5. You are misinterpreting what your employees are saying

Even if you don't fall into the other traps, be cautious when drawing conclusions from the exit interviews. As human beings, we have a natural tendency towards confirmation bias - which results in us paying more attention to the views of others that support our own. This effect can lead to subconscious denial of the issues that need the most attention. For example, when an employee leaves because they feel that they don't fit in, it is easy to either blame the individual themselves, or just accept that these things do occasionally happen and there is nothing to worry about. Reality check: you may have an issue with cliques or other systemic cultural problems, perhaps the individual didn't receive enough support, or maybe it is time to up your DEIB game.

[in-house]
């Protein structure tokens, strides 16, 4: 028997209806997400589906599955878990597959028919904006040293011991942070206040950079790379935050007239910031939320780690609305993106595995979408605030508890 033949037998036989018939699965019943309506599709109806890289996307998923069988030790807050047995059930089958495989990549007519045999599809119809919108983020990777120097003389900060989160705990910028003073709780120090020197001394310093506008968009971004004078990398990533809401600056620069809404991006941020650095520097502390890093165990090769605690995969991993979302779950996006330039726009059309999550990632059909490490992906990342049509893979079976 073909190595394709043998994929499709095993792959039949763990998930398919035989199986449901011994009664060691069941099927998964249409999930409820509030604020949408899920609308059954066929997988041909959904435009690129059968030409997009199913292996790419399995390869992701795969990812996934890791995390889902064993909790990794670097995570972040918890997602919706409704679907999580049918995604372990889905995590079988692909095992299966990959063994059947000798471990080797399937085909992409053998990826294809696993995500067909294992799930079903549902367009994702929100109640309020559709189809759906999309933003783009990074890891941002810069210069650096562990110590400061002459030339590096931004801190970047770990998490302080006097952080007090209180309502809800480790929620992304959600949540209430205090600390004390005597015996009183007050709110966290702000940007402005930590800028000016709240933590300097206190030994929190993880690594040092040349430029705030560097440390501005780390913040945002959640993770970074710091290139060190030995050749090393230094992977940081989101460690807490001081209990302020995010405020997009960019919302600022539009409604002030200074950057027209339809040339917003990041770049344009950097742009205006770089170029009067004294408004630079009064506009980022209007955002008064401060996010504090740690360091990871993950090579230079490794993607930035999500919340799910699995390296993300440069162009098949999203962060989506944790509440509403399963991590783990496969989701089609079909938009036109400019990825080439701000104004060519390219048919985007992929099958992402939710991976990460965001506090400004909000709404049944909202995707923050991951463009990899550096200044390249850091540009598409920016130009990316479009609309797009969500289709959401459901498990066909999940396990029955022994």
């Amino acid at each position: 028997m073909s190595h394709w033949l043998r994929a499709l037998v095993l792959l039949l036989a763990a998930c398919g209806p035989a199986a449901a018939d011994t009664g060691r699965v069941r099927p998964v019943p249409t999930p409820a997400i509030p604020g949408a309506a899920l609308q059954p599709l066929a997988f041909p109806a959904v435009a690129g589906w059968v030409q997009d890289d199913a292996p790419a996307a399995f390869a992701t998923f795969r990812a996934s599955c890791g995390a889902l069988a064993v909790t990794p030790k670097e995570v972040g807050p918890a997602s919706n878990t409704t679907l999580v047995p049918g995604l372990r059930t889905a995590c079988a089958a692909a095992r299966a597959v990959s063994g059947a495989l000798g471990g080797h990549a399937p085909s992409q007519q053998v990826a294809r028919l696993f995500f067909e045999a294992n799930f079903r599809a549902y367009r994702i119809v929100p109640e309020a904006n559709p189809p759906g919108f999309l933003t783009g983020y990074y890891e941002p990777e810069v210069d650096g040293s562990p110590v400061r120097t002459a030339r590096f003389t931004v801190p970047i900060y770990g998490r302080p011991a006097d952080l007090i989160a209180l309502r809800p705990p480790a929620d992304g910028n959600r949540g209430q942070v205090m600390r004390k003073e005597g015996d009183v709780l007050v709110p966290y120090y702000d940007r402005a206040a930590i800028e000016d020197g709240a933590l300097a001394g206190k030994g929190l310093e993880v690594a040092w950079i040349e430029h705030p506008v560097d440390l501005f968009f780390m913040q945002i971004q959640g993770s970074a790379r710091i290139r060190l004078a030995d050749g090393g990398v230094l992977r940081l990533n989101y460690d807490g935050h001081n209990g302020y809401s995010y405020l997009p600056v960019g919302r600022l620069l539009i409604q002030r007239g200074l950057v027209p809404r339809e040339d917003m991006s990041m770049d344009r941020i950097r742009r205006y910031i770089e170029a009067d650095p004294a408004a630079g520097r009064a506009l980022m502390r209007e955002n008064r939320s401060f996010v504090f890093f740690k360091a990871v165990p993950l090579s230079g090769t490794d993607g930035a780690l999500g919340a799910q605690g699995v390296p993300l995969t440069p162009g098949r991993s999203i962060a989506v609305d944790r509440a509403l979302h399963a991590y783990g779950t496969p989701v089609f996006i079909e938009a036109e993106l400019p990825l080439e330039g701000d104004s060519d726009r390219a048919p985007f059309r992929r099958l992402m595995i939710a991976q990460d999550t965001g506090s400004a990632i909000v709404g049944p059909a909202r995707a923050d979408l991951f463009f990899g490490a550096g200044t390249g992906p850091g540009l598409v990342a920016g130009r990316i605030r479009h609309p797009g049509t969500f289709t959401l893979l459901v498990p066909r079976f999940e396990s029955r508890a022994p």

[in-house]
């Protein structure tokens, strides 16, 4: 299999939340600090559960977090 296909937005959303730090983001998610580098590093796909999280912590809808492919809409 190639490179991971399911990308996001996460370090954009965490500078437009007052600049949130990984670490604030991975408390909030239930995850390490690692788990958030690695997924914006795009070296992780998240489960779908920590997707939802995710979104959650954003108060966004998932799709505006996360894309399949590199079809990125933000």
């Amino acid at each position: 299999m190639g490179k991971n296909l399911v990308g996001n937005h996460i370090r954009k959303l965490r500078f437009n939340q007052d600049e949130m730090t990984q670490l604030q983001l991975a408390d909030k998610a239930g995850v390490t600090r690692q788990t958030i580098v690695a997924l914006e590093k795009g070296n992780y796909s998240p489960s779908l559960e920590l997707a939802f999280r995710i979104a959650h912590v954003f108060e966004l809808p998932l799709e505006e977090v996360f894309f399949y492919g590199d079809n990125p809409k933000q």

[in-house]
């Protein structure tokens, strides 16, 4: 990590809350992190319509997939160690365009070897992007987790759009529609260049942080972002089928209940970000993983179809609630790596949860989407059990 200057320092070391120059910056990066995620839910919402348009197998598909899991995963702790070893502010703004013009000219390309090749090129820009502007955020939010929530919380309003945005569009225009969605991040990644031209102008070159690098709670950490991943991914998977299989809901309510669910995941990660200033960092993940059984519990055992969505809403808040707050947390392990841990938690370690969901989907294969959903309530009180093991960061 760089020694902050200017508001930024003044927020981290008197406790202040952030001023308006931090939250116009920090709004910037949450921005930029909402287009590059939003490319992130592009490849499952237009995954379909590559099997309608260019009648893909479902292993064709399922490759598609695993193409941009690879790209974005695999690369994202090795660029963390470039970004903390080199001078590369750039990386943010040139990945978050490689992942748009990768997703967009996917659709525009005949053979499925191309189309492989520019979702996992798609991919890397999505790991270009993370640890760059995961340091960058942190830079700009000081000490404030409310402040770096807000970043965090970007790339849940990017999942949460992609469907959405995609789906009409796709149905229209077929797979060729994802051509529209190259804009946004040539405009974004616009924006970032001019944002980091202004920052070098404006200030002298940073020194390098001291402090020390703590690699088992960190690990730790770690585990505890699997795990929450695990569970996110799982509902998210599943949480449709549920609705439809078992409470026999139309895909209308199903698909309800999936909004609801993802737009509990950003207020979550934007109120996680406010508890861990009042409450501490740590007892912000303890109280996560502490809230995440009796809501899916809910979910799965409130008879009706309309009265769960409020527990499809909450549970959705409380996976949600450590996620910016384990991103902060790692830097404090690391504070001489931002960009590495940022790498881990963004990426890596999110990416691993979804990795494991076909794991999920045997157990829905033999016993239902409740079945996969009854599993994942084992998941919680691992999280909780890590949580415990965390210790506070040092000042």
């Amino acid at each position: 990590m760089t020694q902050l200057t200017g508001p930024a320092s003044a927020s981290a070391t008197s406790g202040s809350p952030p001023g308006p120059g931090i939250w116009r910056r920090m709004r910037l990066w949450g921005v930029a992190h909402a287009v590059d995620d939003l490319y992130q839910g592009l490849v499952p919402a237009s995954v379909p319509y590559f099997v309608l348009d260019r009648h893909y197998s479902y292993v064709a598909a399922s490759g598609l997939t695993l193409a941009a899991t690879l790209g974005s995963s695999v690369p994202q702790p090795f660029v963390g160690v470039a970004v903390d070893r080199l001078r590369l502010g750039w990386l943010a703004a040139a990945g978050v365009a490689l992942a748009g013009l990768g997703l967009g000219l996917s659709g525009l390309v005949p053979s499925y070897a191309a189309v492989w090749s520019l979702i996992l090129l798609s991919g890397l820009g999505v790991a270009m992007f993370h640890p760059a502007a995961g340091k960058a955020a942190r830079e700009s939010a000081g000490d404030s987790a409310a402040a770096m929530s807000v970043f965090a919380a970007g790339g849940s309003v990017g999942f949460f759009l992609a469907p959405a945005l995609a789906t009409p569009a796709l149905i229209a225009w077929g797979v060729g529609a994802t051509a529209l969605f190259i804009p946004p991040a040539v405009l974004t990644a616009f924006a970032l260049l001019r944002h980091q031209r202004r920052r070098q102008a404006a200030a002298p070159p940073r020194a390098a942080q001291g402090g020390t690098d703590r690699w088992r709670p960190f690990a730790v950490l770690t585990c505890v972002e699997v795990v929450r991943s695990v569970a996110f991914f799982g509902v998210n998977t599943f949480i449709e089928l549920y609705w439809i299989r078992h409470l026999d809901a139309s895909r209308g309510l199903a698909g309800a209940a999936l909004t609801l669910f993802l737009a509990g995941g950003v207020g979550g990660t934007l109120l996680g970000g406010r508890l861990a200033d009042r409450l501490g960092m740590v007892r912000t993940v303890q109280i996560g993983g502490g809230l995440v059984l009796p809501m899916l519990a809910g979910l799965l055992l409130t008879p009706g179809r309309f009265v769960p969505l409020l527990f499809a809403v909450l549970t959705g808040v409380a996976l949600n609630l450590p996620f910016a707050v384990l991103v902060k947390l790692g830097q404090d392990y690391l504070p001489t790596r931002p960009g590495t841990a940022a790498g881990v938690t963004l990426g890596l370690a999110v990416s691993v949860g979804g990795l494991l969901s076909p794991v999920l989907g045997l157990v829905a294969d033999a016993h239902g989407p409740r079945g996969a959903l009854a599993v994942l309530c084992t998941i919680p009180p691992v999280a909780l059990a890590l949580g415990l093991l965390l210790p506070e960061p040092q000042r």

Another issue to be mindful of here is masking, or taking the response at face value rather than getting under the surface to the underlying cause. An example here would be when an employee leaves because they got an offer elsewhere that they couldn't refuse. I've seen managers interpret this response as being completely unconnected with the firm the employee is leaving. In some cases it might be - but I'd argue that in most cases the employee was unsatisfied with at least some aspects of their role in the first place. Perhaps your compensation needs a market adjustment, or perhaps there are other issues leading to diminished employee engagement and experience.

An exit interview gives a valuable but incomplete picture - it is all too easy to draw the wrong conclusions.